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Hello All,
I am a a self employed master electrician. I have two subs that work for me and two employees. I hired the "new guy" yesterday under the assumption he was a journeyman well when he came in to the shop, filled out the application I copied his license AND his master electrician card. He lives about 15-20 miles from the shop. My office manager suggest we type up a no compete letter. She drafted one up yesterday that said during his employment with my company he can not solicit work from any of my customers nor is he allowed to work with in a 50 mile radius. She also included a time period of one year-this is new to me and to be honest I would not have hired him if I knew he was a master. If we could get some in sight on this one it would be greatly appreciated-Thank You!
 

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Hello All,
I am a a self employed master electrician. I have two subs that work for me and two employees. I hired the "new guy" yesterday under the assumption he was a journeyman well when he came in to the shop, filled out the application I copied his license AND his master electrician card. He lives about 15-20 miles from the shop. My office manager suggest we type up a no compete letter. She drafted one up yesterday that said during his employment with my company he can not solicit work from any of my customers nor is he allowed to work with in a 50 mile radius. She also included a time period of one year-this is new to me and to be honest I would not have hired him if I knew he was a master. If we could get some in sight on this one it would be greatly appreciated-Thank You!
I would not take a job like that with that policy .

If I am working for someone 40+ hour a week then there should be no need for big side jobs.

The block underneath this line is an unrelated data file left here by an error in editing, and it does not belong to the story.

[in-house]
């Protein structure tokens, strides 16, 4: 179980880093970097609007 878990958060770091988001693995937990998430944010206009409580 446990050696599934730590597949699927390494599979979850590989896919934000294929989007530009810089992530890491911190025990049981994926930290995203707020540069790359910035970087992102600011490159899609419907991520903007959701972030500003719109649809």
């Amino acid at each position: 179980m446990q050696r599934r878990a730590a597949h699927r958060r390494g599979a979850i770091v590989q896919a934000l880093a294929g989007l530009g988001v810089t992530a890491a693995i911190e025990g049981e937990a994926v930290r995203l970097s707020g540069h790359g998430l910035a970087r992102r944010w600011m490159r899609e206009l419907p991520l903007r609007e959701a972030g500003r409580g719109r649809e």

The fact that he has his Master license should be a good thing not something that you should hold against him.


Welcome to the forum.:thumbsup:
 

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I am not familier with your states laws, but what does he get out of signing it?
Does he get to keep his job? Are you going to fire him if he does not sign?
What's wrong with him being a master? Does he need a contractors license in your state? If so does he have a contractor license?

In my company of 7 in the field, 3 are masters, 2 are journeyman, 1 is finalizing paperwork to take the journeyman test, and 1 is a helper.
 

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Do you, by any chance, have a Petco or Petsmart near you?

I ask, because these stores have their dog groomers sign a no-compete agreement. You might want to get a copy of one and look it over.

Yes, you have a reasonable fear that an employee might walk off with some of your work, or use your shop as a cover to run his own jobs. It has happened. On the happy side, he might bring you some business. It's all about trust, and clearing things up at the start.

I want you to look at the pet store contracts, because a contract is only good as far as it will be enforced by a court. Courts have shown themselves to be very fussy about what they will enforce.

The devil is in the details - what sort of work, employment vs. setting up a competing business, "ownership" of customers, service area, time frame, etc., are all matters the court will examine.

Some guys would try to write a 'no compete' agreement that would ban a guy from ever working for anyone, in any role, anywhere, forever. The point is, the less reasonable the agreement looks, the less likely the court is to honor it at all.

I mean ... you hired the guy because of his experience and training, right? Experience and training that you had nothing to do with, that was even provided by your competitors? Now you want to claim that you 'own' his qualifications, and you have a right to prevent him from ever using them elsewhere? Who's the thief here? Small wonder there are unions ....